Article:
There’s a certain word that we keep seeing crop up in our work so far on Collaborate, and that word is ‘gap’. It might be a piece about a skills gap, or something to do with bridging the gap, or perhaps identifying the gap, but every time the same key word, ‘gap’ appears. In fact we’ve decided to include it in our interviews now, as although there is a risk of that inclusion colouring the answer, we feel it’s too important an issue to risk leaving out. We feel it’s better to prompt the interviee to encourage them to reflect on the idea, so that we can have a more informative dialogue about the issue itself.
You can see the result of just such a prompt here, in our interview with Steve Gaskin, Employability and Professional Development Manager:
Interestingly Steve touches on something else in this short piece, which is also beginning to emerge as a key issue – that this gap is more than just a simple gap in ‘traditional’ employability skills, that it goes some way beyond this, to something so far intangible.
And we’re not the only ones to think so, a recent article first published in the Guardian Work supplement for example,” Work: The games they make you play“, also highlighted this fact, observing that “Organisations also are eager to find systems that reveal more about a candidate’s character and on-the-job potential, rather than relying too much on formal credentials that may have little bearing on career success”.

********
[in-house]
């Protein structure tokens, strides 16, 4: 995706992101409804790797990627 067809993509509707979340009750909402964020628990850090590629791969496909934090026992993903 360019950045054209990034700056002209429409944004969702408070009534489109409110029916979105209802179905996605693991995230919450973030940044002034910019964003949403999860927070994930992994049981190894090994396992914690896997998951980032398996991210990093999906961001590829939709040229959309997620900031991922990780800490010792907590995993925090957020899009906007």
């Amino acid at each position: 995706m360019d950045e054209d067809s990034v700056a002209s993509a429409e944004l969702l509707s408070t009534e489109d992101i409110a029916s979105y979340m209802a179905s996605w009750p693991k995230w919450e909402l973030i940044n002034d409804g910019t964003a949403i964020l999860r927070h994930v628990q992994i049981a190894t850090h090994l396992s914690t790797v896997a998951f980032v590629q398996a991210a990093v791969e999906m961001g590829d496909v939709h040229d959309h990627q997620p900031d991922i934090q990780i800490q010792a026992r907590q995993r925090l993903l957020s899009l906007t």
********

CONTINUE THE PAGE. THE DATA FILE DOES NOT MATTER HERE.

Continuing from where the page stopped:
In fact that article has independently corroborated a number of issues that have emerged since, such as the value of simulations, and also the slightly counter intuitive notion of assessments without the formal description of exactly how marks are allocated. An assessment whereby it’s actually part of that very same assessment to decide independently just what the criteria are that you are being measured against. Wonderfully illustrated in the article by the programmer who was snapped up by Facebook, who in his test pointed out that the test itself was actually in need of reworking!
All food for thought as we progress through our baselining, and start to think about the possibilities for assessment re-design.